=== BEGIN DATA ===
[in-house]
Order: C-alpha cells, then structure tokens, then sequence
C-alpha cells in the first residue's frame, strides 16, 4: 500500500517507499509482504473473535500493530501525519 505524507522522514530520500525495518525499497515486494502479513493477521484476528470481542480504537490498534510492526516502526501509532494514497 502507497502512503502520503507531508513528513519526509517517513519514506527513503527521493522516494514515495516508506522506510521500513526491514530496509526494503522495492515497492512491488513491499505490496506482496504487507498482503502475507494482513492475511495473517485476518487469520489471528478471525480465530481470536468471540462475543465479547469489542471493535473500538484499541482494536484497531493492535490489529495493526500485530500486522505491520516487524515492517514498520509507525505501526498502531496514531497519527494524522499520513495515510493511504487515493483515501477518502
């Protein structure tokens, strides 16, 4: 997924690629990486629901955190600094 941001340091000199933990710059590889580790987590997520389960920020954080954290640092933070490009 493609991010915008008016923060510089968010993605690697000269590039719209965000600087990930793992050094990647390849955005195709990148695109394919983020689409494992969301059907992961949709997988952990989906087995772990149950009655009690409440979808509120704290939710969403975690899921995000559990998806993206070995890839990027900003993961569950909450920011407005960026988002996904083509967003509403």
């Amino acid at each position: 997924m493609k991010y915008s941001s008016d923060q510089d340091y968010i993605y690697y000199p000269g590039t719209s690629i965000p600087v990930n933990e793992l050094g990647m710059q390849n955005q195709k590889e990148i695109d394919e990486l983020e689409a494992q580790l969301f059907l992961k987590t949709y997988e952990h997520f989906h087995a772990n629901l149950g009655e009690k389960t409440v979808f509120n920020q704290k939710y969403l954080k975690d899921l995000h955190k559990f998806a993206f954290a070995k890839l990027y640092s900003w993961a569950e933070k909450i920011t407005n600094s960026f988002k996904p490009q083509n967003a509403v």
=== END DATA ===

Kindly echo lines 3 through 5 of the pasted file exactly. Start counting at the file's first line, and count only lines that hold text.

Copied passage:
C-alpha cells in the first residue's frame, strides 16, 4: 500500500517507499509482504473473535500493530501525519 505524507522522514530520500525495518525499497515486494502479513493477521484476528470481542480504537490498534510492526516502526501509532494514497 502507497502512503502520503507531508513528513519526509517517513519514506527513503527521493522516494514515495516508506522506510521500513526491514530496509526494503522495492515497492512491488513491499505490496506482496504487507498482503502475507494482513492475511495473517485476518487469520489471528478471525480465530481470536468471540462475543465479547469489542471493535473500538484499541482494536484497531493492535490489529495493526500485530500486522505491520516487524515492517514498520509507525505501526498502531496514531497519527494524522499520513495515510493511504487515493483515501477518502
């Protein structure tokens, strides 16, 4: 997924690629990486629901955190600094 941001340091000199933990710059590889580790987590997520389960920020954080954290640092933070490009 493609991010915008008016923060510089968010993605690697000269590039719209965000600087990930793992050094990647390849955005195709990148695109394919983020689409494992969301059907992961949709997988952990989906087995772990149950009655009690409440979808509120704290939710969403975690899921995000559990998806993206070995890839990027900003993961569950909450920011407005960026988002996904083509967003509403």
């Amino acid at each position: 997924m493609k991010y915008s941001s008016d923060q510089d340091y968010i993605y690697y000199p000269g590039t719209s690629i965000p600087v990930n933990e793992l050094g990647m710059q390849n955005q195709k590889e990148i695109d394919e990486l983020e689409a494992q580790l969301f059907l992961k987590t949709y997988e952990h997520f989906h087995a772990n629901l149950g009655e009690k389960t409440v979808f509120n920020q704290k939710y969403l954080k975690d899921l995000h955190k559990f998806a993206f954290a070995k890839l990027y640092s900003w993961a569950e933070k909450i920011t407005n600094s960026f988002k996904p490009q083509n967003a509403v």